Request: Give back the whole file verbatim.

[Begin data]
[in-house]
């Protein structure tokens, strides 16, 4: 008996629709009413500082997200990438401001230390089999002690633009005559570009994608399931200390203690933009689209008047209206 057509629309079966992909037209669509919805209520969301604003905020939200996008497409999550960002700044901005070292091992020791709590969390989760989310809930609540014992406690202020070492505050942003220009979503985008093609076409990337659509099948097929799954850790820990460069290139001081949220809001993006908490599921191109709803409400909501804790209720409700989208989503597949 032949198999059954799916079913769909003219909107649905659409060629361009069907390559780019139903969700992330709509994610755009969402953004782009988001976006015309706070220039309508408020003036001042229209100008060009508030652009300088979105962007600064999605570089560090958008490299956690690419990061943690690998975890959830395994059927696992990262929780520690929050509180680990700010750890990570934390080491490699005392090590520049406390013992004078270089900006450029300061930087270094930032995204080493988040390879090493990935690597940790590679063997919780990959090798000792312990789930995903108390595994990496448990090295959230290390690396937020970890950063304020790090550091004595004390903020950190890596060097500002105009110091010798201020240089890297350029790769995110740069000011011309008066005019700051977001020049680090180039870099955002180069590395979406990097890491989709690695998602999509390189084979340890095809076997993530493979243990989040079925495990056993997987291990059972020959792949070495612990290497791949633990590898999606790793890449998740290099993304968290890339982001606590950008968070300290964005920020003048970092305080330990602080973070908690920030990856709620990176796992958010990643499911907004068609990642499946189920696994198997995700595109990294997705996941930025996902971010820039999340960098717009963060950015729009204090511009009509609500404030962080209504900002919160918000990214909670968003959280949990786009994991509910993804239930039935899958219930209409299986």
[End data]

[in-house]
């Protein structure tokens, strides 16, 4: 008996629709009413500082997200990438401001230390089999002690633009005559570009994608399931200390203690933009689209008047209206 057509629309079966992909037209669509919805209520969301604003905020939200996008497409999550960002700044901005070292091992020791709590969390989760989310809930609540014992406690202020070492505050942003220009979503985008093609076409990337659509099948097929799954850790820990460069290139001081949220809001993006908490599921191109709803409400909501804790209720409700989208989503597949 032949198999059954799916079913769909003219909107649905659409060629361009069907390559780019139903969700992330709509994610755009969402953004782009988001976006015309706070220039309508408020003036001042229209100008060009508030652009300088979105962007600064999605570089560090958008490299956690690419990061943690690998975890959830395994059927696992990262929780520690929050509180680990700010750890990570934390080491490699005392090590520049406390013992004078270089900006450029300061930087270094930032995204080493988040390879090493990935690597940790590679063997919780990959090798000792312990789930995903108390595994990496448990090295959230290390690396937020970890950063304020790090550091004595004390903020950190890596060097500002105009110091010798201020240089890297350029790769995110740069000011011309008066005019700051977001020049680090180039870099955002180069590395979406990097890491989709690695998602999509390189084979340890095809076997993530493979243990989040079925495990056993997987291990059972020959792949070495612990290497791949633990590898999606790793890449998740290099993304968290890339982001606590950008968070300290964005920020003048970092305080330990602080973070908690920030990856709620990176796992958010990643499911907004068609990642499946189920696994198997995700595109990294997705996941930025996902971010820039999340960098717009963060950015729009204090511009009509609500404030962080209504900002919160918000990214909670968003959280949990786009994991509910993804239930039935899958219930209409299986």